Similar to Evolved Packet System (EPS) in case of 4G, today we will discuss about 5G System (5GS).
5G System includes:
- Core Network a.k.a 5G Core Network (CN) ---- This core network provides connectivity to the internet and to application servers
- Access Network a.k.a 5G Access Network (AN) --- Access network can be a 3GPP Next Generation Radio Access network (NG RAN) or a non-3GPP Access Network
- User Equipment (UE)
The block diagram of 5G System is shown below
Let's unpack the above block diagram of 5GS
3GPP Next Generation Radio Access Network (NG RAN):
3GPP NR RAN can be any of the following cases
- New Radio (NR) Base Station. A new radio base station is known as gNodeB, whereas an LTE Base Station which is upgraded to allow connectivity with 5G Core Network --- it is known as an enhanced eNodeB or a Next Generation eNodeB
- Long Term Evolution (LTE) Base Station upgraded to allow connection to the 5G Core Network
- Non-Standalone base station using New radio as the anchor and LTE as an extension
- Non-Standalone Base Station using LTE as the anchor and NR as an extension
Non-3GPP Access Network:
- An example of non-3GPP Access Network is a Wireless Local Area Network (WLAN) based upon WiFi.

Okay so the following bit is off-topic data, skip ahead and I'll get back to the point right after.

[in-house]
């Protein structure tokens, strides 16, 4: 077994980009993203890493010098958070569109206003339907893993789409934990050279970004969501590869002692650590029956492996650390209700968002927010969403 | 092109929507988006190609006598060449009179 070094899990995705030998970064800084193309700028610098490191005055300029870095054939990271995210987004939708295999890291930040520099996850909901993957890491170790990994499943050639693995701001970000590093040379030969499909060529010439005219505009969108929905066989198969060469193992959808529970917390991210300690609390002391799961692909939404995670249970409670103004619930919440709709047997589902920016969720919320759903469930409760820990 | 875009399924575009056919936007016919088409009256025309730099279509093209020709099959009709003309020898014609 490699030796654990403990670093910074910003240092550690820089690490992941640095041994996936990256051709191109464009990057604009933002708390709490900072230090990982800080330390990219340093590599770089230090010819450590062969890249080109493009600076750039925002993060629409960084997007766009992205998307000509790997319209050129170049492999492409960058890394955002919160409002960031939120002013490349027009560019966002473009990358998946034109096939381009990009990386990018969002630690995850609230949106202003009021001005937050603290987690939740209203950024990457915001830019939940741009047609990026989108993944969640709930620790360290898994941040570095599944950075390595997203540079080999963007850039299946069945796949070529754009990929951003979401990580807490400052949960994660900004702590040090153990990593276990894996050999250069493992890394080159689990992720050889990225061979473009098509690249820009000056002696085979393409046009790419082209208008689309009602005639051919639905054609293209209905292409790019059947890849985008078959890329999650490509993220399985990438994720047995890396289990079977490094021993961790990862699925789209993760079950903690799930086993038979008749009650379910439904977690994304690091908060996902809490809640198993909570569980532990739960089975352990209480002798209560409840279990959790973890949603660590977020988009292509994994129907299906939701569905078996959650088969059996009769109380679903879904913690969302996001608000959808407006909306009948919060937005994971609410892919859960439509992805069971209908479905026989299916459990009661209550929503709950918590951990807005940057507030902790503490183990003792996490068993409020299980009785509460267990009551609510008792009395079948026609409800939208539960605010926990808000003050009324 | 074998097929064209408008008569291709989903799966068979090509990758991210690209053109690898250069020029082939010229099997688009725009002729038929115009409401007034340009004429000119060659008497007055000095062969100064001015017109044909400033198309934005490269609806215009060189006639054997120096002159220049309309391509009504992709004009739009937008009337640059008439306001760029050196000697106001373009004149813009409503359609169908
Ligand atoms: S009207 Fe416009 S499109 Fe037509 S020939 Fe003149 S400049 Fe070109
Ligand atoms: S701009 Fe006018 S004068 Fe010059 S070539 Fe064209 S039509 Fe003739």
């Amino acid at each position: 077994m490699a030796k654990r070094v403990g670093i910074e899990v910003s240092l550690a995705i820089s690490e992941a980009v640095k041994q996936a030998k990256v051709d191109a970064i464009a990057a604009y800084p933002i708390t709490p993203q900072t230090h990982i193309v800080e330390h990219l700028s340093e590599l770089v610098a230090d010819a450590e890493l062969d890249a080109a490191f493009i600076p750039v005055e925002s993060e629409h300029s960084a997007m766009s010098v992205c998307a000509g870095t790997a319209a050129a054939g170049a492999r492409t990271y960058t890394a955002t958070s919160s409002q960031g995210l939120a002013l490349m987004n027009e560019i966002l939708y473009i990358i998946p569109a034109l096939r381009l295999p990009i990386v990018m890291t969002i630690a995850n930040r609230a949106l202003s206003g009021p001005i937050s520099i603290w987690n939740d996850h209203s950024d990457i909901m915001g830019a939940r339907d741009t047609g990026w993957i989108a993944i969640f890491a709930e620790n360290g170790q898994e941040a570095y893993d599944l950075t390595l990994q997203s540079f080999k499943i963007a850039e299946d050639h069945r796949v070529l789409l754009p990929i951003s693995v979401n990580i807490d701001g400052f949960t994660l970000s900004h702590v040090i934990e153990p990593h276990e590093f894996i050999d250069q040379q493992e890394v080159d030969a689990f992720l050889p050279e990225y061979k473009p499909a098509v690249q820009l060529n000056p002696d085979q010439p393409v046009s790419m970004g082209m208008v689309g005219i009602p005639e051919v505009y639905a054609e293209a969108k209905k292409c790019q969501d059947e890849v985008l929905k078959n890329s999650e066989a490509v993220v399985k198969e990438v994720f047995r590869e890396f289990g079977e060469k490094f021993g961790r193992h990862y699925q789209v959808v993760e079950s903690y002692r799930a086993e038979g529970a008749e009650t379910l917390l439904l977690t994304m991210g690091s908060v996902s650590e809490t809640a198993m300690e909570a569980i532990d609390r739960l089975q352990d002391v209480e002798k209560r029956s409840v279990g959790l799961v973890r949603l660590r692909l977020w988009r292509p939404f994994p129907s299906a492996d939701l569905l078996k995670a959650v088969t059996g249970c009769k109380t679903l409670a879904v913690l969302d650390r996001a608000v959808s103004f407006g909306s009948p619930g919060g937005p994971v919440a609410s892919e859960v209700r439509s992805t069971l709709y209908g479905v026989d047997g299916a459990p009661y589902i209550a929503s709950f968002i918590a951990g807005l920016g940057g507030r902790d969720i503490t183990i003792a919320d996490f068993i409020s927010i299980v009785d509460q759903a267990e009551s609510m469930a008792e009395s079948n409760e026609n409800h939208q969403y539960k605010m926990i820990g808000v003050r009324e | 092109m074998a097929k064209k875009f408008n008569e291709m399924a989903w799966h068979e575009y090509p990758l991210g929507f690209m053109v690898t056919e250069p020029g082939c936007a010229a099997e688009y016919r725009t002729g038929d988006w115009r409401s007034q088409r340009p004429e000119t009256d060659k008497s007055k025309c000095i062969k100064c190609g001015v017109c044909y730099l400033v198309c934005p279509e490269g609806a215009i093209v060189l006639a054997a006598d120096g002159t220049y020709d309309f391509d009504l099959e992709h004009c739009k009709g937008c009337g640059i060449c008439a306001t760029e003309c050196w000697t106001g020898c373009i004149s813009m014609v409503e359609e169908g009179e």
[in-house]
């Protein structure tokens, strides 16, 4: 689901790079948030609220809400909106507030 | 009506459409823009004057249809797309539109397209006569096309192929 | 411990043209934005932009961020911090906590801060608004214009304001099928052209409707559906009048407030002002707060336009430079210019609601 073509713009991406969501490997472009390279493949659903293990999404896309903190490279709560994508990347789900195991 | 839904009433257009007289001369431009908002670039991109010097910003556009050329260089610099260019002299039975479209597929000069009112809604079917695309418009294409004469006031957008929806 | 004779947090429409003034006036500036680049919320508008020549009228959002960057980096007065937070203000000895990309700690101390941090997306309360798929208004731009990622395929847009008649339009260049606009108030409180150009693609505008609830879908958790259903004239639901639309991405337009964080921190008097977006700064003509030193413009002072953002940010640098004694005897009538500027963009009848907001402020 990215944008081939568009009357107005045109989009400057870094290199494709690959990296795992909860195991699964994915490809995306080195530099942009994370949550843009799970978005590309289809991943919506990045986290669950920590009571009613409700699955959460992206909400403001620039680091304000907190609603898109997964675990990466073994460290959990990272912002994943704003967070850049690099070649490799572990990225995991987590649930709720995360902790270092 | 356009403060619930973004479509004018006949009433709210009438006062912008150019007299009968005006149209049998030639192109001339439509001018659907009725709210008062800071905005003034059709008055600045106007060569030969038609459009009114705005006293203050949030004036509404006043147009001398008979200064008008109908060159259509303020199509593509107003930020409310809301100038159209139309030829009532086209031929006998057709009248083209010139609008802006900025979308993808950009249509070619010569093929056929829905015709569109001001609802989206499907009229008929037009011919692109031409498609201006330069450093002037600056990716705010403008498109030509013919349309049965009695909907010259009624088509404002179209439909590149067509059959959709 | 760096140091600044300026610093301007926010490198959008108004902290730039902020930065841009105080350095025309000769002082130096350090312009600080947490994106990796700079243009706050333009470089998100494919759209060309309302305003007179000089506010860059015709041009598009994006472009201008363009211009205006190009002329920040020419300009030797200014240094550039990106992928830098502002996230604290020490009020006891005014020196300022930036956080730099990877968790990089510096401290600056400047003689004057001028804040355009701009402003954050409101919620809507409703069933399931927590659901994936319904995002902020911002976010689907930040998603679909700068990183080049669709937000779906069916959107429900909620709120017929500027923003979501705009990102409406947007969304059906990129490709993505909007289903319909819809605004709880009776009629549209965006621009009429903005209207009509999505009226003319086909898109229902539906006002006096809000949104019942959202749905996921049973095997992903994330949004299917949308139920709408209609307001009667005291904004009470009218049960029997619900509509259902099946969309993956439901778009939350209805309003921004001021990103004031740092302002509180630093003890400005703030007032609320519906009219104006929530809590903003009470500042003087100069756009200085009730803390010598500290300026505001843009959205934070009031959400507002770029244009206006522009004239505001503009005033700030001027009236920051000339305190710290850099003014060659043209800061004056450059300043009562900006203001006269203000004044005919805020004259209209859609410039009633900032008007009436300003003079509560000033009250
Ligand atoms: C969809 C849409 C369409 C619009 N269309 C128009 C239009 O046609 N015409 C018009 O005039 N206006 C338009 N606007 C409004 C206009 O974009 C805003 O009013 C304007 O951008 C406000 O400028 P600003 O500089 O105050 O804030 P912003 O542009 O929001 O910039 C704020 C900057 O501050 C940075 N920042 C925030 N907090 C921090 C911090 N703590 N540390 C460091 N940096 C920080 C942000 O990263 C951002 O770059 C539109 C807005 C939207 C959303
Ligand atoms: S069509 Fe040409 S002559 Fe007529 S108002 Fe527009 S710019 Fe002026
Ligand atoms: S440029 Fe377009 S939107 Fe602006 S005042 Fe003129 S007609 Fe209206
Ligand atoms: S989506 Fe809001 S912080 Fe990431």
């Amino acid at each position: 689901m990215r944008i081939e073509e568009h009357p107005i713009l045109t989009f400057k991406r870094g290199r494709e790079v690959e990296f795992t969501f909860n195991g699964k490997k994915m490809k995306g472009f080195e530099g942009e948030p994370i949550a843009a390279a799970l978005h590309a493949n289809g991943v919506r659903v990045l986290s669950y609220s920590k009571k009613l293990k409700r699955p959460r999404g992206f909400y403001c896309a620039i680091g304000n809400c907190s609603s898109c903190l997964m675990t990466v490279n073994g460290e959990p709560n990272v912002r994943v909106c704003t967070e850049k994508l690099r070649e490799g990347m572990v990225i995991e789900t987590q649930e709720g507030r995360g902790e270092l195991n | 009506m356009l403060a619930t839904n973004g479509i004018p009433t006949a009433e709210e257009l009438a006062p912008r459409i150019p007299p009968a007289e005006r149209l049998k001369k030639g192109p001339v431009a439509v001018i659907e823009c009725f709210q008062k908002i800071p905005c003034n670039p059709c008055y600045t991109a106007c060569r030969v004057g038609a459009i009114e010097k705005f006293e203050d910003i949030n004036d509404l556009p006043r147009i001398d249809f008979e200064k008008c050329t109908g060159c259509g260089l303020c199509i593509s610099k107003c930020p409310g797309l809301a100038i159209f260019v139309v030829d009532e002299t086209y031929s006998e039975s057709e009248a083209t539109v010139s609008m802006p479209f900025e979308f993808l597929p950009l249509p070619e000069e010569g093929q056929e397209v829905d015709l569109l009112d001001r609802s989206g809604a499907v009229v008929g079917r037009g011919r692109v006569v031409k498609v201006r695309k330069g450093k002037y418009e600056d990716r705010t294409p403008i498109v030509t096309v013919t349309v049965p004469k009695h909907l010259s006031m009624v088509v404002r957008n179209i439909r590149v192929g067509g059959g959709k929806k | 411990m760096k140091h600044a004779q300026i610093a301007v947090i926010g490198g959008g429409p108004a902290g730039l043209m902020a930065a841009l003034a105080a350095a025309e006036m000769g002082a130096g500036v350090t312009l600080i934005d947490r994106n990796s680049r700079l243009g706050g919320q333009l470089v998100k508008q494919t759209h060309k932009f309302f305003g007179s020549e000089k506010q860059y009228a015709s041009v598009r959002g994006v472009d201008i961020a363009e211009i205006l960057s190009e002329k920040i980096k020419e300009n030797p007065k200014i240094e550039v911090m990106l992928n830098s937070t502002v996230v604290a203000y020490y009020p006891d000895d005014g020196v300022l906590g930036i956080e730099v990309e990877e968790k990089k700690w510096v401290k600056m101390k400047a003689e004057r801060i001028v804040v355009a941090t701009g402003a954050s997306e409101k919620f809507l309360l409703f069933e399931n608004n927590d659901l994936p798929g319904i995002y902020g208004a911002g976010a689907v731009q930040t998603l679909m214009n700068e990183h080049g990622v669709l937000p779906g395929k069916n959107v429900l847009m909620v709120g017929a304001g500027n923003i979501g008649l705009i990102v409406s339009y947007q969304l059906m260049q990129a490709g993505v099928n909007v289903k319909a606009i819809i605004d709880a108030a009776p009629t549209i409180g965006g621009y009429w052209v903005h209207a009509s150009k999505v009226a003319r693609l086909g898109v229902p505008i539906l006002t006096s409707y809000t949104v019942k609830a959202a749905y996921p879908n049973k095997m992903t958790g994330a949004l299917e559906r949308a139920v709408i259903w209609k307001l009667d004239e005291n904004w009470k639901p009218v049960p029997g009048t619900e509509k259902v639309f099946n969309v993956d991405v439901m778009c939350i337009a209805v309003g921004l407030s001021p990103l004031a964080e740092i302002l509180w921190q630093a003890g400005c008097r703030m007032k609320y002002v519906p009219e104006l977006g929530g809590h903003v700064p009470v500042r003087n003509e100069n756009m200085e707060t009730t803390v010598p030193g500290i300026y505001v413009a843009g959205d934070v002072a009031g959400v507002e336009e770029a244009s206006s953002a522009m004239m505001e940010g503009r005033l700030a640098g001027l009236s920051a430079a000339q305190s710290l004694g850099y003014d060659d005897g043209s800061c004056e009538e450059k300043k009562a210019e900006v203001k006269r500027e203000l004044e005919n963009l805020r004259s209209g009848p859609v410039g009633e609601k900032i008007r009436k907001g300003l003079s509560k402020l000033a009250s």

- Non-3GPP Access Network use a Non-3GPP Interworking Function (N3IWF) to allow connectivity with the 5G Core Network
- Non-3GPP Interworking Function (N3IWF) supports 3GPP interfaces towards the 5G Core Network and non-3GPP interfaces towards the non-3GPP Access Network
Difference between EPS (4G) and 5G System (5GS)
An important characteristic of the 5G system architecture is the separation of user plane control plane functions.
In 4G, the packet gateway belonging to the original 4G Evolved Packet Core (EPC) provides both control and user plane functions. For example it provides control plane function of IP address allocation, and it provides the user plane function of packet forwarding.
5G system architecture includes the Session Management Function (SMF) for IP address allocation and the User Plane Function (UPF) for packet forwarding. In other words control and user planes are separated.
User and control plane separation allows independant scaling of the two functions. As a use case, operators can add more user plane capacity without having to add control plane capacity.
It also allows different deployment strategies to be adopted for the user plane and control plane. As a use case, user plane functions could be distributed while control plane function could be centralised. Distributing user plane functions helps to keep them place at close locations geographically to maintain minimum latency requirements.
- 3GPP TS 23.501
- 3GPP TS 23.214
- 5G NR in Bullets by Chris Johnson